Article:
Tofino Mayor Josie Osborne has been elected in Mid Island-Pacific Rim, Global News projects.
The class of 2005 is something of NDP lore. The first time John Horgan was elected. The first time Carole James was elected. The first time Adrian Dix was elected. The first time Rob Fleming was elected.
This election also marks the end of the line for three members of the class of ’05.
Along with Shane Simpson and Claire Trevena, Scott Fraser is calling it a career.
The long time MLA for Mid Island-Pacific Rim has been in political life for a long time. The mayor of Tofino in the late 1990s turned MLA in the mid-2000s. He served as Horgan’s minister of Indigenous Relations and no matter who you asked it is hard for someone to say a bad thing about Fraser.
The woman hoping to replace him has similar credentials. Tofino mayor Josie Osborne is running for the NDP and like Fraser, she has many fans across Vancouver Island and the province.
The 48-year-old has been mayor since 2013.
The BC Liberals have nominated Port Alberni city councillor Helen Poon om the riding.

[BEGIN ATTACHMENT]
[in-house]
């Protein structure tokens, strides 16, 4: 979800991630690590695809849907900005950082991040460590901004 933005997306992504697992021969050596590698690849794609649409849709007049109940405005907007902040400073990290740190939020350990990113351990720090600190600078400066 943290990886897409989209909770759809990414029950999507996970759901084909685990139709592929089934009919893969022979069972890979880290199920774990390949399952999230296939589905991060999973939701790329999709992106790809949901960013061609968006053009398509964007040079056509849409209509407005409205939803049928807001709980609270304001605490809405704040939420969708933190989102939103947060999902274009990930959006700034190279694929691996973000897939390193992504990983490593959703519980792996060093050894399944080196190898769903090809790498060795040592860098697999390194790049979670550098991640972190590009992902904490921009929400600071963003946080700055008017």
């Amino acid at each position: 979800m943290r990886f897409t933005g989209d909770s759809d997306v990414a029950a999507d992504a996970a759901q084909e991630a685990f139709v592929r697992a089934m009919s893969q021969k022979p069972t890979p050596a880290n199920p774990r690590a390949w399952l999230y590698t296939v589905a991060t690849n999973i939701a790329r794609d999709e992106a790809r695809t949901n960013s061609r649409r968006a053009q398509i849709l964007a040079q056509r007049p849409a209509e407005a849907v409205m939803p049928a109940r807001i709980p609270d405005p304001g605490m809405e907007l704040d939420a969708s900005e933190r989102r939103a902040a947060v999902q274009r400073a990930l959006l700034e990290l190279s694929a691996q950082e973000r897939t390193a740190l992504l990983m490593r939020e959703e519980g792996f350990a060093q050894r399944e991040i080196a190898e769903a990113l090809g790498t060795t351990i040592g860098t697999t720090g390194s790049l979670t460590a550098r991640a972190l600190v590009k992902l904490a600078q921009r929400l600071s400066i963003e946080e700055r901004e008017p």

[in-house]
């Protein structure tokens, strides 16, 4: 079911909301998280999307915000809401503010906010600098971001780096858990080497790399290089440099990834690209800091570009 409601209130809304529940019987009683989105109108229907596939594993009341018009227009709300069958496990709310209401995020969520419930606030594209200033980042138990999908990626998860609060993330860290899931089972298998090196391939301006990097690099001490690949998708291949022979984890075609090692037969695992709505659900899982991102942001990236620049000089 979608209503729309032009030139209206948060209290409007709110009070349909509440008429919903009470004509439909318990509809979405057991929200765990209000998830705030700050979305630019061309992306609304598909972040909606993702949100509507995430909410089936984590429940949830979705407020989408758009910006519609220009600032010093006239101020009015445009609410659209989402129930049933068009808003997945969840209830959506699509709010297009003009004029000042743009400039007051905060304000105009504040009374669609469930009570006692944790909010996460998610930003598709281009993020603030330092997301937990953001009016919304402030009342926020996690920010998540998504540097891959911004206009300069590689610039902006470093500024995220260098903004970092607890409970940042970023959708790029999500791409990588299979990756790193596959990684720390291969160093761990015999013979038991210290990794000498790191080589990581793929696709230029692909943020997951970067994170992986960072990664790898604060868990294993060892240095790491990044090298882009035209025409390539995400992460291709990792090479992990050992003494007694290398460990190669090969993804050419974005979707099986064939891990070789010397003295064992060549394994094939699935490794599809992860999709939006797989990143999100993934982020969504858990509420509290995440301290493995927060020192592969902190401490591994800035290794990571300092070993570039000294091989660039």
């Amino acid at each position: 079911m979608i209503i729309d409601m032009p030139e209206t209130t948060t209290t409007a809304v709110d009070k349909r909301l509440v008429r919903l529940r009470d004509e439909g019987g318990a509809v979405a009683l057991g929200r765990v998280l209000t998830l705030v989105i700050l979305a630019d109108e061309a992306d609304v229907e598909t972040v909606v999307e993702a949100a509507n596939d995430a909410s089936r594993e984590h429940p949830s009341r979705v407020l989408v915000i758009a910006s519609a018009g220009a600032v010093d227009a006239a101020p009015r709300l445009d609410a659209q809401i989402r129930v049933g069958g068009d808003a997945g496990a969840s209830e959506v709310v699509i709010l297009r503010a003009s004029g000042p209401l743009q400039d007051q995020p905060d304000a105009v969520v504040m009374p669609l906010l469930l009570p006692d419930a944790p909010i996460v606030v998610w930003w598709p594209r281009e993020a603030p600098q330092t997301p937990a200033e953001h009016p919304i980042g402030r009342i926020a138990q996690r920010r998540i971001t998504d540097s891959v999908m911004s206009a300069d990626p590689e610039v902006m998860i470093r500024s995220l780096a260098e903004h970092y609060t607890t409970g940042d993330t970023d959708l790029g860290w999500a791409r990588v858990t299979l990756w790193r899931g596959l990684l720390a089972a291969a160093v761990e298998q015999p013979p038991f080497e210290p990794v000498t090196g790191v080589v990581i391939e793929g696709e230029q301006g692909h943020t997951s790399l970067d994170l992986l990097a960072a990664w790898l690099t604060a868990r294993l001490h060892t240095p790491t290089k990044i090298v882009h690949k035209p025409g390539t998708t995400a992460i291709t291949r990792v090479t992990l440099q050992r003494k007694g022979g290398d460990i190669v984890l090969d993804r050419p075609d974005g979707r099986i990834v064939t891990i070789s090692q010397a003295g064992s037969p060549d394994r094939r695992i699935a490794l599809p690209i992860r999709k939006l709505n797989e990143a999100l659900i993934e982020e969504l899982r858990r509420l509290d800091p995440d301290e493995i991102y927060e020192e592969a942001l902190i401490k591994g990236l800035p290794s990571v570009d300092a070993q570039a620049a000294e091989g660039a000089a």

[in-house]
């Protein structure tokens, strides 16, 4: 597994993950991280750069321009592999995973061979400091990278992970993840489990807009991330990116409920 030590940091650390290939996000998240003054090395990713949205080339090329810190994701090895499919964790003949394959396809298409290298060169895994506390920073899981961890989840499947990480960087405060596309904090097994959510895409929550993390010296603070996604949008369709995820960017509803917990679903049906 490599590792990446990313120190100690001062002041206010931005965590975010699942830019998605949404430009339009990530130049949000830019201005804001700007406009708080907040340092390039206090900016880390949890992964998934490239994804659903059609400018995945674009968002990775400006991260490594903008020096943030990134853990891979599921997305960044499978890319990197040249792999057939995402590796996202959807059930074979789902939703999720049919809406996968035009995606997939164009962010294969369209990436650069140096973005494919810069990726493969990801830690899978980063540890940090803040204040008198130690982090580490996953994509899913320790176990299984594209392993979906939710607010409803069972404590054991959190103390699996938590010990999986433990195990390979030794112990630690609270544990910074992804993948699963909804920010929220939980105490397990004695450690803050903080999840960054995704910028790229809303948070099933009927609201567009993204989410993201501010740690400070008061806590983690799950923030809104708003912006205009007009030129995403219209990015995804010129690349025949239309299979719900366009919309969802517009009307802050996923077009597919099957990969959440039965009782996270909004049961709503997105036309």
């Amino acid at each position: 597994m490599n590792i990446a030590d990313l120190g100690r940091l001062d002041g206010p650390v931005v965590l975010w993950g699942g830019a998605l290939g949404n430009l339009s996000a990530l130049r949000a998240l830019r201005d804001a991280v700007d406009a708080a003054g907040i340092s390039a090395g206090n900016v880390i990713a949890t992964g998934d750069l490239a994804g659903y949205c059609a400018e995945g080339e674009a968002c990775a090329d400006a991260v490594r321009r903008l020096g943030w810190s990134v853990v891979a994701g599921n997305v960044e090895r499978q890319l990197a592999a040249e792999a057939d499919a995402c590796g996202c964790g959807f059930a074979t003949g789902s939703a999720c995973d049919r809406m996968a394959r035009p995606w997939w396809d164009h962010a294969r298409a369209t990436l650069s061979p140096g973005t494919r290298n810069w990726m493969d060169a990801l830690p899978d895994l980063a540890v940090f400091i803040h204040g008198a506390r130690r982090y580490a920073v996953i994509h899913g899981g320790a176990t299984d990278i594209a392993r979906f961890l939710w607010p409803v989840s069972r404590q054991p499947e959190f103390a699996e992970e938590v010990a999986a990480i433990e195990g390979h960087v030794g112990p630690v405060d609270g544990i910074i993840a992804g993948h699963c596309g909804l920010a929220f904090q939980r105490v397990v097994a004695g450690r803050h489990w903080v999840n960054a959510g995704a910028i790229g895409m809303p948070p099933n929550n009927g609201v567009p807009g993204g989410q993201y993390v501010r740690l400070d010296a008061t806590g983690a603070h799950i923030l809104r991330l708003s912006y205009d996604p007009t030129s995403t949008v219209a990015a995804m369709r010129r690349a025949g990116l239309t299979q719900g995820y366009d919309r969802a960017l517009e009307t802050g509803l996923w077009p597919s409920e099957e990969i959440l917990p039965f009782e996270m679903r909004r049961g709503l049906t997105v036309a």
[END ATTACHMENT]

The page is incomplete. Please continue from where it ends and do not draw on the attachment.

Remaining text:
- BC NDP: Josie Osborne
- BC Liberal: Helen Poon
- BC Greens: Evan Jolicoeur
- Libertarian: Robert Clarke
- Independent: Graham Hughes
Swing riding meter
The BC NDP has won this seat every time since 1972 except in the 2001 election.
Mid Island-Pacific Rim was the 53rd closest riding out of 87 in the province in 2017 based on the winning percentage. Fraser won by 23.36 per cent. It was the 26th closest victory of the NDP’s 41 seats.
2017 election results
- BC NDP: Scott Fraser, 12,556 votes (49.05%)
- BC Liberals: Darren Frank DeLuca, 6,576 votes (25.69%)
- BC Greens: Alicia La Rue, 5,208 votes (20.34%)
- BC Conservatives: Julian Fell, 878 votes (3.43%)
- Libertarian: Robert Alexander Clarke, 294 votes (1.15%)
- Refederation: Dan Cebuliak, 86 votes (0.34%)
This profile will continually be updated to reflect latest information, interviews and events in the campaign.
Find full B.C. 2020 provincial election coverage here.
Due to the COVID-19 pandemic, an unprecedented number of mail-in ballots were requested across B.C. this election. As mail-in ballots cannot be counted until after election night, these results are not final.